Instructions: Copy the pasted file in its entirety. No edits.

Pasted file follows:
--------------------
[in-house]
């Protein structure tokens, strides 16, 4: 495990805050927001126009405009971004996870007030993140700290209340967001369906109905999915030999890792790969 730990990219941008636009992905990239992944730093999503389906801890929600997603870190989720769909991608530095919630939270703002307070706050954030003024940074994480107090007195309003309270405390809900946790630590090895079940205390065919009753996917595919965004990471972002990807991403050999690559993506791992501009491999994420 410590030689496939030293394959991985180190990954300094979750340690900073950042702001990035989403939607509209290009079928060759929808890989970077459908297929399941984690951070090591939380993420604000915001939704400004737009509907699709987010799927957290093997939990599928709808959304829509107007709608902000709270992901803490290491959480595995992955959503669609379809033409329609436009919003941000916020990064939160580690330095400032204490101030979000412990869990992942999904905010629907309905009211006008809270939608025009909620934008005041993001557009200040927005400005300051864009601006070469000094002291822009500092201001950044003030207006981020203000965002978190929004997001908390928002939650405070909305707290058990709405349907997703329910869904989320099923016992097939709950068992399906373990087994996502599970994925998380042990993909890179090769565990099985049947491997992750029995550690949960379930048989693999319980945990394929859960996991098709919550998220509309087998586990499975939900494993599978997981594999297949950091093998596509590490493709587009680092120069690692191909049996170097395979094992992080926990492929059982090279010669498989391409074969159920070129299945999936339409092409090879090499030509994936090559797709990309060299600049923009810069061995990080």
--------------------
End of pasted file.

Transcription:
[in-house]
């Protein structure tokens, strides 16, 4: 495990805050927001126009405009971004996870007030993140700290209340967001369906109905999915030999890792790969 730990990219941008636009992905990239992944730093999503389906801890929600997603870190989720769909991608530095919630939270703002307070706050954030003024940074994480107090007195309003309270405390809900946790630590090895079940205390065919009753996917595919965004990471972002990807991403050999690559993506791992501009491999994420 410590030689496939030293394959991985180190990954300094979750340690900073950042702001990035989403939607509209290009079928060759929808890989970077459908297929399941984690951070090591939380993420604000915001939704400004737009509907699709987010799927957290093997939990599928709808959304829509107007709608902000709270992901803490290491959480595995992955959503669609379809033409329609436009919003941000916020990064939160580690330095400032204490101030979000412990869990992942999904905010629907309905009211006008809270939608025009909620934008005041993001557009200040927005400005300051864009601006070469000094002291822009500092201001950044003030207006981020203000965002978190929004997001908390928002939650405070909305707290058990709405349907997703329910869904989320099923016992097939709950068992399906373990087994996502599970994925998380042990993909890179090769565990099985049947491997992750029995550690949960379930048989693999319980945990394929859960996991098709919550998220509309087998586990499975939900494993599978997981594999297949950091093998596509590490493709587009680092120069690692191909049996170097395979094992992080926990492929059982090279010669498989391409074969159920070129299945999936339409092409090879090499030509994936090559797709990309060299600049923009810069061995990080």